Mortgage Terms: The sudden increase in interest rates means that the terms of the property’s debt could be a more important determinant of future yields than rent and occupancy. The two key questions for LPs to ask their sponsors are whether the property’s debt will mature in the next year or two, and whether the interest rate is fixed or floating. Because lenders are providing lower loan amounts today to guard against the risk of falling collateral values, in many situations the partnership owning the multifamily property will have to make a capital contribution to refinance the loan. This problem may be mitigated if the value of the property has risen substantially since the loan was originated, or if there are cash reserves available to fund the difference between the balance of the proposed and current loans.
The most immediate issue occurs when the property was financed with a floating rate loan, where the payments have already doubled and likely reduced distributions to the LP investors. Many sponsors have avoided this by hedging the interest rate when the loan was originated. But if that hedge is expiring, the cost to buy a new hedge may be prohibitive in today’s market. If the deal has exposure to floating rates, the sponsor is likely trying to refinance into a fixed rate loan, but that may also require a cash infusion.
Sponsors of value-add deals typically try to refinance the debt once the business strategy has resulted in higher property value. This enables the LP investors to partially cash out of their investment mid-way through the life of the deal and boost their yields. If the partnership didn’t achieve that refinance prior to the rise in rates, such a refinance is now unlikely, and the partnerships return on investment will be below projections.
One other area of concern investors should be monitoring is loan covenant compliance. Multifamily mortgage loans typically include covenants that set minimums on debt service coverage and debt yield ratios. As mentioned, with cash flows being squeezed, and especially if the rate on the loan is floating, a covenant might be breached. To cure the breach, the lender may require a “resizing,” or partial paydown, of the loan. That may require a capital call from the LP investors.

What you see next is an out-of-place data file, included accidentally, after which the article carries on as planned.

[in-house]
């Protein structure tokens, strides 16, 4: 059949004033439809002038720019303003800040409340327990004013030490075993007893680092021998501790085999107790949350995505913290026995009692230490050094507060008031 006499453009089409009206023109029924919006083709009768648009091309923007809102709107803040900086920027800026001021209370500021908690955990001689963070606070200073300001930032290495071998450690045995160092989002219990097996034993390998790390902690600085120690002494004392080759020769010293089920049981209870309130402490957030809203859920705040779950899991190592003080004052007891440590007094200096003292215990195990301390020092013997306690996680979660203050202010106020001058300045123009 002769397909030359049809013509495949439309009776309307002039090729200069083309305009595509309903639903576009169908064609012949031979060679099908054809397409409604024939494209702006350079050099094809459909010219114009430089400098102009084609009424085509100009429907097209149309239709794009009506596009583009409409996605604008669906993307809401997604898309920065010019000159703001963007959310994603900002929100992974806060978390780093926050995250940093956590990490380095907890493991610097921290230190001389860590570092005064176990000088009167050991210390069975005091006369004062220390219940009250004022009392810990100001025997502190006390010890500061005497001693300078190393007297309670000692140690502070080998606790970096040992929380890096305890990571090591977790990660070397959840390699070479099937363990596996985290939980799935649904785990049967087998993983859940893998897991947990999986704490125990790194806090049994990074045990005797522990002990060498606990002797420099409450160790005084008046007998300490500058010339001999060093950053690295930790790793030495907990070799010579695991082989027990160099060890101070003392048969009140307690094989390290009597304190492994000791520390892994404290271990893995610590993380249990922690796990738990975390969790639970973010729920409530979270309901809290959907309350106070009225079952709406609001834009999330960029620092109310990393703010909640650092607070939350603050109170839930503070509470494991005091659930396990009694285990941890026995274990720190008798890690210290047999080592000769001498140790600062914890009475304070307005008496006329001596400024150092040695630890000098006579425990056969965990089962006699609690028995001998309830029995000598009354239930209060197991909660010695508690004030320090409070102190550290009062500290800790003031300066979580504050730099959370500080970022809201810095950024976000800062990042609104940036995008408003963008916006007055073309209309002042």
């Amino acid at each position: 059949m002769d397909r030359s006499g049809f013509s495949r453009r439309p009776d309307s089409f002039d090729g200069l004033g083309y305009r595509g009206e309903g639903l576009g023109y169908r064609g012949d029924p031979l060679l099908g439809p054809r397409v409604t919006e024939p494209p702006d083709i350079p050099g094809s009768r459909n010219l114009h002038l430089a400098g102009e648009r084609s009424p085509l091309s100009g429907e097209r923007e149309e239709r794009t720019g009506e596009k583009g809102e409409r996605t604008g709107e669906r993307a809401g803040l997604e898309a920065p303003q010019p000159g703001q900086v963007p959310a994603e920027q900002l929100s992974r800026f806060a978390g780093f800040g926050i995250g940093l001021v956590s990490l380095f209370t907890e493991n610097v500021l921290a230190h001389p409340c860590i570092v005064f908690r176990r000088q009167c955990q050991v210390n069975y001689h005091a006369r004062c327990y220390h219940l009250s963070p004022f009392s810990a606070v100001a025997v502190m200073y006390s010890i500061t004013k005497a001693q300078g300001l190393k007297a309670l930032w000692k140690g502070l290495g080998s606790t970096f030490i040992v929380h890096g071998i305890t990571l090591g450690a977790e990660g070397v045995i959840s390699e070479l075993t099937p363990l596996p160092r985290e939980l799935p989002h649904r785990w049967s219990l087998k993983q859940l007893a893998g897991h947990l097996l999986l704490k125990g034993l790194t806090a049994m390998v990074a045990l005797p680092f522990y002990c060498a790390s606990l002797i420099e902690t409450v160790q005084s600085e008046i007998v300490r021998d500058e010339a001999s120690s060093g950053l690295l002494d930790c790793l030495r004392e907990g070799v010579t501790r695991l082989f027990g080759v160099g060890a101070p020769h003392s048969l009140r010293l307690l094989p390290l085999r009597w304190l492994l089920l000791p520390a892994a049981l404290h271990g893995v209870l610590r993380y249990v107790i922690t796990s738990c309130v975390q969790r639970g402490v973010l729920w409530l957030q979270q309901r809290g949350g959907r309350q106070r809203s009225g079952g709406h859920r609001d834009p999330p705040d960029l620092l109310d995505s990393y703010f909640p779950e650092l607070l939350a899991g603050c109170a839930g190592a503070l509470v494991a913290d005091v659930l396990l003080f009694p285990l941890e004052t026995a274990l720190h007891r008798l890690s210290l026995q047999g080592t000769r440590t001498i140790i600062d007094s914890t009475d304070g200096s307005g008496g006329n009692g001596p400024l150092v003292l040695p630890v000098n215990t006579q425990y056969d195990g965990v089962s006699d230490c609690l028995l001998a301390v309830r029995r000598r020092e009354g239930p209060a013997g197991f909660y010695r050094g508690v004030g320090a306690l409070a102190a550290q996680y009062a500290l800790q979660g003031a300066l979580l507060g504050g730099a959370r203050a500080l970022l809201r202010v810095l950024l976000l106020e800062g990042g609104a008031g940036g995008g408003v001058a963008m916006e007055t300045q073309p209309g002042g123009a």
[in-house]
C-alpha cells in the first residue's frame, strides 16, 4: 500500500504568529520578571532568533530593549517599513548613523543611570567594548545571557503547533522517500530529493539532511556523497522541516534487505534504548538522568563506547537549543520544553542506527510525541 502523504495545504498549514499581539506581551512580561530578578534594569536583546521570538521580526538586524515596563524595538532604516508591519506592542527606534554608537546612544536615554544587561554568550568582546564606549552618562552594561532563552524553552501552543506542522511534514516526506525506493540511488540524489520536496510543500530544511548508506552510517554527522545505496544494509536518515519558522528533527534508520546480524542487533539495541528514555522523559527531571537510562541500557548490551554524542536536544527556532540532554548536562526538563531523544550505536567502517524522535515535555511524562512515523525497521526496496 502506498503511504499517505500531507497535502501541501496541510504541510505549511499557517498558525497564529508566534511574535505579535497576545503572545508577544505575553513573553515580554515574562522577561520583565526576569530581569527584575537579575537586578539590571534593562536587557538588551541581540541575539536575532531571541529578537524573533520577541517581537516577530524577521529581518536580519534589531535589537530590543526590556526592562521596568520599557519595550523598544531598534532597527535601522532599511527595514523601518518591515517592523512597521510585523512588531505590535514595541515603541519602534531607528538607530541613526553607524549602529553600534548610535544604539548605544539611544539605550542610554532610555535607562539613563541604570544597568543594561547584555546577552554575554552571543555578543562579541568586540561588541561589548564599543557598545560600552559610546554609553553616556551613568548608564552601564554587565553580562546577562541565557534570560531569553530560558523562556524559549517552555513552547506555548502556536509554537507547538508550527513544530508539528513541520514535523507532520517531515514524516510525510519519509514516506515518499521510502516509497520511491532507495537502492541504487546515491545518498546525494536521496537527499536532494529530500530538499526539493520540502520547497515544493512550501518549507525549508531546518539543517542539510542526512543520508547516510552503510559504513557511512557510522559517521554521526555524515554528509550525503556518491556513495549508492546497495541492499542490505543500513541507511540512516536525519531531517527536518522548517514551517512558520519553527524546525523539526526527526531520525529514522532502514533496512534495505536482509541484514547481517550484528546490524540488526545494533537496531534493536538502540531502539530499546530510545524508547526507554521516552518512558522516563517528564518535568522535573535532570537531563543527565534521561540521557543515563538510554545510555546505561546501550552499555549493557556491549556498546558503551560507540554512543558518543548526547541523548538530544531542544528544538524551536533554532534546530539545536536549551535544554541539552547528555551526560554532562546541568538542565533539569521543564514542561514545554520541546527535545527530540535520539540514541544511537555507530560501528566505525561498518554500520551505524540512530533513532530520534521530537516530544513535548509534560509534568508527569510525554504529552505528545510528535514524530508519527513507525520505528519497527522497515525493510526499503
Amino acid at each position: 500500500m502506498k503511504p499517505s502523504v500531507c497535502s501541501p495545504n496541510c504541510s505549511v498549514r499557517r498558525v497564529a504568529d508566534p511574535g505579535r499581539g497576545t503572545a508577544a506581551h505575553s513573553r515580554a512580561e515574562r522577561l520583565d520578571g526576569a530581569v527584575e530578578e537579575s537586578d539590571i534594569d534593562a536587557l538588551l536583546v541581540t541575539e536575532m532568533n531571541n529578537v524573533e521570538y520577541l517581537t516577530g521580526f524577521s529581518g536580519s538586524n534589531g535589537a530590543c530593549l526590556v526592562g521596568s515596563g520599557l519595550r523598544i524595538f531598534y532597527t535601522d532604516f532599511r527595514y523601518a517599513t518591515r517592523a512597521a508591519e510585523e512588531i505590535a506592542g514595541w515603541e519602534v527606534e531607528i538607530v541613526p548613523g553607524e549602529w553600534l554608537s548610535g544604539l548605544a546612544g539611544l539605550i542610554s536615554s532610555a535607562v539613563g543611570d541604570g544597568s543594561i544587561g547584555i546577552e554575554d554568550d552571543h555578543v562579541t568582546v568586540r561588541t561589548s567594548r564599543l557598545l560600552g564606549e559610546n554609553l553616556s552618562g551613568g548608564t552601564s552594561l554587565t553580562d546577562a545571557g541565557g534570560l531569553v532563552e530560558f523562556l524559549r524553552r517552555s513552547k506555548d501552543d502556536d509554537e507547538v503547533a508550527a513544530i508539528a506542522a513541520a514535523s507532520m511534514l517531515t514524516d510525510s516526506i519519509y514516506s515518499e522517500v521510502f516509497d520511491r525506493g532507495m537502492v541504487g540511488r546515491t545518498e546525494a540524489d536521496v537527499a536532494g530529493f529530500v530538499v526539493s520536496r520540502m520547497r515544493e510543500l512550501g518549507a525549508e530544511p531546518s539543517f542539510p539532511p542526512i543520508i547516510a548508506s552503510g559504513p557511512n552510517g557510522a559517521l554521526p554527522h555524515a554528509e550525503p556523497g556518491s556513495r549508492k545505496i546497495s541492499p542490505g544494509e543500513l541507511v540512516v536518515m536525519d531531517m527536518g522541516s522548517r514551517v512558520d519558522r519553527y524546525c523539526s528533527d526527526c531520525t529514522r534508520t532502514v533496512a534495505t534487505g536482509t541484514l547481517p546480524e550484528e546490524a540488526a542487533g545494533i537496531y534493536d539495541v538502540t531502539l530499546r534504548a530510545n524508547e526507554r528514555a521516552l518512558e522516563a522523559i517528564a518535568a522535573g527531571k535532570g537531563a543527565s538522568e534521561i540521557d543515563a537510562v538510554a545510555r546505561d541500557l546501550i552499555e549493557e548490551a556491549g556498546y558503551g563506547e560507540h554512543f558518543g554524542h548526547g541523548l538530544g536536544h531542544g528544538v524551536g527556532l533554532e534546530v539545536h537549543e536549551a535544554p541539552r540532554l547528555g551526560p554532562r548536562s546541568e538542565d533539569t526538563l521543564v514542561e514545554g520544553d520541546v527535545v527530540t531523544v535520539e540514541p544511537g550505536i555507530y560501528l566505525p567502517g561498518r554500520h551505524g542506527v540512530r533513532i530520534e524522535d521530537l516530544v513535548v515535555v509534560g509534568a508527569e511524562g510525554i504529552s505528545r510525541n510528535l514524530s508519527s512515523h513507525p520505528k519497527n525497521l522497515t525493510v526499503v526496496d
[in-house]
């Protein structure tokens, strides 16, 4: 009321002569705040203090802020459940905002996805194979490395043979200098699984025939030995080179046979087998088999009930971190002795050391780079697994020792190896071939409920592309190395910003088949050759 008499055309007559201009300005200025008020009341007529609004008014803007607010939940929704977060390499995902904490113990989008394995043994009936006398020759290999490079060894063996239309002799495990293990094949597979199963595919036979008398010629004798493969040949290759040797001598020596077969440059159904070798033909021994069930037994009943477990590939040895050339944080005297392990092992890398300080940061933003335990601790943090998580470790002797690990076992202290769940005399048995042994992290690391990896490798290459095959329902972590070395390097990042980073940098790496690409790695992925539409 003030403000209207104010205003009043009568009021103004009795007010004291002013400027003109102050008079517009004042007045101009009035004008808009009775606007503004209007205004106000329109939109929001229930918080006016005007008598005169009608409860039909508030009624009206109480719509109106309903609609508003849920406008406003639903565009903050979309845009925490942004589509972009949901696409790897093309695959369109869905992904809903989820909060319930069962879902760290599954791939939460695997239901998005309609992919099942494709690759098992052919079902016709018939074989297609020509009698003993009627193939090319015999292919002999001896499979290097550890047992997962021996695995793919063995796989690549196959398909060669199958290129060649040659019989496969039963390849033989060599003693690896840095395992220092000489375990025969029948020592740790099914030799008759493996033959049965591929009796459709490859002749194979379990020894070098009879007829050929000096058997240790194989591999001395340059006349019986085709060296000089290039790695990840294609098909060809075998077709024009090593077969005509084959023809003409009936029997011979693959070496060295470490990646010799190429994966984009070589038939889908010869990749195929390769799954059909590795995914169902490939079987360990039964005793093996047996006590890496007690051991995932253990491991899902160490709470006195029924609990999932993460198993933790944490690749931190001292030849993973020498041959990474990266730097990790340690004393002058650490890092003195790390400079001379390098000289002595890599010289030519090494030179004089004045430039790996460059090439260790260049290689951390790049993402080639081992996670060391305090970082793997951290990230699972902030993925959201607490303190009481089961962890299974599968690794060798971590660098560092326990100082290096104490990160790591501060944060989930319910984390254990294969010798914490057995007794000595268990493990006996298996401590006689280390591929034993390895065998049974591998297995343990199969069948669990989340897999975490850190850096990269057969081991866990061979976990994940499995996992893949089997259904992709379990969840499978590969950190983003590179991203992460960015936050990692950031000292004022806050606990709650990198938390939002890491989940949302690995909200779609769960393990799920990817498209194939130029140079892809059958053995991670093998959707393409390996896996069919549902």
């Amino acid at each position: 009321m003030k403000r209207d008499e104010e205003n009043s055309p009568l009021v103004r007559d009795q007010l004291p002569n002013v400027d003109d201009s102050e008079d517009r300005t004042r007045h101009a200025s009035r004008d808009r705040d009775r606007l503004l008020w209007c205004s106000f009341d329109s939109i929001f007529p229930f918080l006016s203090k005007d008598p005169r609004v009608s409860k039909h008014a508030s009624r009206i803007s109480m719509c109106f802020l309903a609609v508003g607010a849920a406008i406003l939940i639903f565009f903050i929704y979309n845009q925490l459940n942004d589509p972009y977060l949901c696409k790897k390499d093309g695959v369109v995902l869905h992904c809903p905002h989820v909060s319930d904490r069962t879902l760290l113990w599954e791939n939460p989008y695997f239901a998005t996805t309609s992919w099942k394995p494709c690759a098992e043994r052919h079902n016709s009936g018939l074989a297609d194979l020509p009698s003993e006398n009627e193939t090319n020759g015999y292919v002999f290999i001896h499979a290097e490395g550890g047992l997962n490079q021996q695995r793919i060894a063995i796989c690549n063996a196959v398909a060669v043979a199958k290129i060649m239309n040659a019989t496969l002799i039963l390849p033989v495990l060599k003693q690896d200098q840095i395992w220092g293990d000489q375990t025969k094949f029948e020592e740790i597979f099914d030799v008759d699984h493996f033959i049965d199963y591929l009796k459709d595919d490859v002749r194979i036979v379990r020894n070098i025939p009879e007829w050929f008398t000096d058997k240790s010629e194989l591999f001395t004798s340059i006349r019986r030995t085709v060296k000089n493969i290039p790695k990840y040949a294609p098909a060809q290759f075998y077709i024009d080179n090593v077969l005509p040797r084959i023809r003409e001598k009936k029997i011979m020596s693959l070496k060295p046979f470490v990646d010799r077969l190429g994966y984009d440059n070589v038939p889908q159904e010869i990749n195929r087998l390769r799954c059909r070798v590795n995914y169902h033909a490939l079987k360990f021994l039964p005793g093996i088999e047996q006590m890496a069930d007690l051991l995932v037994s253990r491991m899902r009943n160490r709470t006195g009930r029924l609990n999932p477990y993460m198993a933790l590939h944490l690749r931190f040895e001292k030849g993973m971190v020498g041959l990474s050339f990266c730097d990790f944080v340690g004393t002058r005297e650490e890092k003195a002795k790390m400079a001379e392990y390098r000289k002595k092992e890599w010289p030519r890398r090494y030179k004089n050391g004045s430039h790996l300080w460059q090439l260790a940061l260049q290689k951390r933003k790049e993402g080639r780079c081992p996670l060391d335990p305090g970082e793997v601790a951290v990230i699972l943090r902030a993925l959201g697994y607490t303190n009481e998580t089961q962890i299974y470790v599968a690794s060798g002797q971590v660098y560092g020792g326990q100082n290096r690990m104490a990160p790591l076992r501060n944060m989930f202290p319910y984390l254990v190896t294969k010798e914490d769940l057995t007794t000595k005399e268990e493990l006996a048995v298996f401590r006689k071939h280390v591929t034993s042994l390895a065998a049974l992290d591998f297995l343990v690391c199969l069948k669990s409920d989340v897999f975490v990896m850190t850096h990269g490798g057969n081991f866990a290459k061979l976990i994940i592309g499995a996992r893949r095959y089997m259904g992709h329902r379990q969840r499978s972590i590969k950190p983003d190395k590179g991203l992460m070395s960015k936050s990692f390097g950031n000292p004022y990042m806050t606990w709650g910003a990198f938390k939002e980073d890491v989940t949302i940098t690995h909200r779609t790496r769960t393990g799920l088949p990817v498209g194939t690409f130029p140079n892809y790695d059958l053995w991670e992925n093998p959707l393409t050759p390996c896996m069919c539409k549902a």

Capital Expenditures: When times are tough and cash is at a premium, property managers often defer capital improvements to the property. LP investors should inquire whether any budgeted capital projects are being put on hold that could result in less long-term demand for the property, particularly in value-add deals where the investment strategy was to reposition the property to attract higher rents.
Valuation: LP investors not only want quarterly distributions but value appreciation when the property is sold. When interest rates rise, capitalization rates typically follow, although not necessarily at the same pace. The value of a stabilized property equals its cash flow divided by the cap rate, so higher cap rates translate into lower values. There is evidence of rising multifamily cap rates in many markets, and the value depreciation will be accelerated by lower rent growth and higher operating costs.
Updated Performance Forecasts and Distributions: With so many factors influencing both the trend of cash distributions and the more uncertain outcome from property sales, LP investors should be asking their sponsors for updated cash flow projections, and the recomputed cash-on-cash return, internal rate of return, and investment multiple compared to those estimated when the partners made their original investments. The investors should also inquire how the sponsor is managing cash, including reserves, and whether cash flow is projected to support debt service through the remaining life of the deal.
Depending on the market and each investors’ return expectations, the multifamily family sector continues to provide great investment opportunities. However, the sector is different today than a year ago and investors should proceed with more caution. LP investors need transparency on the recent and anticipated performance of their multifamily transactions. That requires more communication with the sponsors, and the sponsors’ willingness to provide additional information about the impact of interest rate and market trends on property values and expected returns.
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Joseph Rubin has experience working with real estate transactions, governance and reporting and distressed debt restructuring.